The latest study deployed a new drug called NitroSynapsin to reduce this excess brain signaling. The drug was tested on MHS mouse models for three months and the results were incredibly encouraging. The previously identified electrical signaling imbalance was improved and abnormal autism-like behaviors in the mice were reduced.

Signs of anxiety, abnormal repetitive movements, and impaired spatial memory, were all characteristics that were somewhat repaired in the mouse model experiments. Despite MHS specifically only accounting for a minor volume of overall autism cases, the researchers are confident these results should translate to a broad spectrum of autism disorders.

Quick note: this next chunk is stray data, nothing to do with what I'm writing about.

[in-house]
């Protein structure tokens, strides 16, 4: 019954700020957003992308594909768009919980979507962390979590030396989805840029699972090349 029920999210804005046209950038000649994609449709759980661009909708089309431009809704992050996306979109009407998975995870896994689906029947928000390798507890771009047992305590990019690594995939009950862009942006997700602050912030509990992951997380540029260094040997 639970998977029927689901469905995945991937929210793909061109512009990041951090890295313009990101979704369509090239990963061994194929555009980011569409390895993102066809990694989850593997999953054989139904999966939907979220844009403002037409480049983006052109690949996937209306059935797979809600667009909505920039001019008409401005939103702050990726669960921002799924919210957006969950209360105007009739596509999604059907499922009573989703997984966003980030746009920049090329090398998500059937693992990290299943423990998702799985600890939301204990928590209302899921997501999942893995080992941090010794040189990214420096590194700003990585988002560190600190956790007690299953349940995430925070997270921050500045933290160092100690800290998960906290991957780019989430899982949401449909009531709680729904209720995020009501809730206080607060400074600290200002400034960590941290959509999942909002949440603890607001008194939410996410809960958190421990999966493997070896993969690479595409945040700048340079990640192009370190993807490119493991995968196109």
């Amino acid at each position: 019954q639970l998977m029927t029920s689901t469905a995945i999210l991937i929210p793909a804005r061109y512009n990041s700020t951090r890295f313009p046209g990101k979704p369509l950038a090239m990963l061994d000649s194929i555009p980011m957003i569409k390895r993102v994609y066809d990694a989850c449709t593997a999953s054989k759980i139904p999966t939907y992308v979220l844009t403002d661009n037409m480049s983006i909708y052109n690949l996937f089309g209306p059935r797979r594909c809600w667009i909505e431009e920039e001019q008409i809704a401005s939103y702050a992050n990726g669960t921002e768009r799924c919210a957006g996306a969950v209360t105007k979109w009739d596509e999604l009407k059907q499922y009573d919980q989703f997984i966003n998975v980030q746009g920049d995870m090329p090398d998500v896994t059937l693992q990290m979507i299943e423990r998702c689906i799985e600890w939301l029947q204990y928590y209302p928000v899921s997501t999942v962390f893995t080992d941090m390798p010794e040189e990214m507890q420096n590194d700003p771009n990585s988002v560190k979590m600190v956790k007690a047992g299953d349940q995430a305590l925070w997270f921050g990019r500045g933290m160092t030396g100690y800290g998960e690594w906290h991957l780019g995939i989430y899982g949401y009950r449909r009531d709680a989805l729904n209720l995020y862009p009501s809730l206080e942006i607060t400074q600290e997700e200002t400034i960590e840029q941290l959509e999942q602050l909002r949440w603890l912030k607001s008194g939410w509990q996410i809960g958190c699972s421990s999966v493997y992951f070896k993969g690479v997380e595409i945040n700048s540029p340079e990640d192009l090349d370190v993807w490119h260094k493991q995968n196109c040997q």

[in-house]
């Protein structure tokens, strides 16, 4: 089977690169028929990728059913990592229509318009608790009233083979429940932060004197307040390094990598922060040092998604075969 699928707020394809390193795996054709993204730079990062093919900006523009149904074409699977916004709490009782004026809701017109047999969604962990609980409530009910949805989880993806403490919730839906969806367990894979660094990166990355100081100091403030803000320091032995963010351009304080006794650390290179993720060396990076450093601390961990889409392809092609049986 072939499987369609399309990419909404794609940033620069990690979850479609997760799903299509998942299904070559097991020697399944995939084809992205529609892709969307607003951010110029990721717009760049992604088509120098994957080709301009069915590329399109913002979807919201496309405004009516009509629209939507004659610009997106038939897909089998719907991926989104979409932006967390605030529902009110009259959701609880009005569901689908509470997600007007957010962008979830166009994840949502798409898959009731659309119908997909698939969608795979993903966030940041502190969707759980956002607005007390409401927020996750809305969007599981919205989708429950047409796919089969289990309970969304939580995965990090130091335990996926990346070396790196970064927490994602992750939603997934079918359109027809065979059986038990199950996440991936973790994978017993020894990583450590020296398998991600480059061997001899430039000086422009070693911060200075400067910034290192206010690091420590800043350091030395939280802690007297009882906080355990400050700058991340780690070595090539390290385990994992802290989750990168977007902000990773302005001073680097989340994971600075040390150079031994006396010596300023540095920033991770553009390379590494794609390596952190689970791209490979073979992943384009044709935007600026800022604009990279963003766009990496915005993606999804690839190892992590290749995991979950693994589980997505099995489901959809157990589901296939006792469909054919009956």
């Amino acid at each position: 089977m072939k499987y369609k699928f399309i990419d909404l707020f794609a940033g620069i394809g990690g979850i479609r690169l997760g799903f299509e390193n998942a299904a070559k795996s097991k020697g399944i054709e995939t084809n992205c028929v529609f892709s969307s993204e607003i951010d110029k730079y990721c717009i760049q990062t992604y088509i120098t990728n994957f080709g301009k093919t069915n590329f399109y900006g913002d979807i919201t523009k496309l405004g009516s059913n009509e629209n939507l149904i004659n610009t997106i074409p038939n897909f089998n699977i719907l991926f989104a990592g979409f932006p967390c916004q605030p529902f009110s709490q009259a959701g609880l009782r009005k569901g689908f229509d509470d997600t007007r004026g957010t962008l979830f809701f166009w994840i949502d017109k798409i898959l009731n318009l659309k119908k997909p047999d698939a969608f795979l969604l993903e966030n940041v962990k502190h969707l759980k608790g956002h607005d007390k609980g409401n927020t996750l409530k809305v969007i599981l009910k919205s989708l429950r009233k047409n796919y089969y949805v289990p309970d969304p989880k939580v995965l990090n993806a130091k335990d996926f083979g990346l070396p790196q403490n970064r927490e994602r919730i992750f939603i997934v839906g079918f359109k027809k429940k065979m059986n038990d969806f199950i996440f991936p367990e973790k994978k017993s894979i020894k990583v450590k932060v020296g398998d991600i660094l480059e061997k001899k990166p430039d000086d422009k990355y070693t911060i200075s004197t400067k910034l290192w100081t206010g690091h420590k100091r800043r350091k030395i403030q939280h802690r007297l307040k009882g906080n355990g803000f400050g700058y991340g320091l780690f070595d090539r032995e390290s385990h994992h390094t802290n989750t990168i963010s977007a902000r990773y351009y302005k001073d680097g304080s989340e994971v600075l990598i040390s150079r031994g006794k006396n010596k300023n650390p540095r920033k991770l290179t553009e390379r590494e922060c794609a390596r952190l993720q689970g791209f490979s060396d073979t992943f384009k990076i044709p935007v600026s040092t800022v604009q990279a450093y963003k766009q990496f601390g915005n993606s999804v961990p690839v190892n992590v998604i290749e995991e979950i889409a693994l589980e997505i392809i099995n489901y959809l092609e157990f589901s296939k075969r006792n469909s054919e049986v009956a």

"Because MEF2C is important in driving so many autism-linked genes, we're hopeful that a treatment that works for this MEF2C-haploinsufficiency syndrome will also be effective against other forms of autism, and in fact we already have preliminary evidence for this," says senior investigator on the study, Stuart Lipton.

The drug is currently being tested in mice models for other autism disorders and in vitro testing on human cells are showing positive results. The next step for the team is to start paving the way for human clinical trials, so the reality of a drug treatment for autism may still be some time in the future, but the path might suddenly have become a lot clearer.

The study was published in the journal Nature Communications.


Stop Alzheimer’s before it starts




Katherine Frey/The Washington Post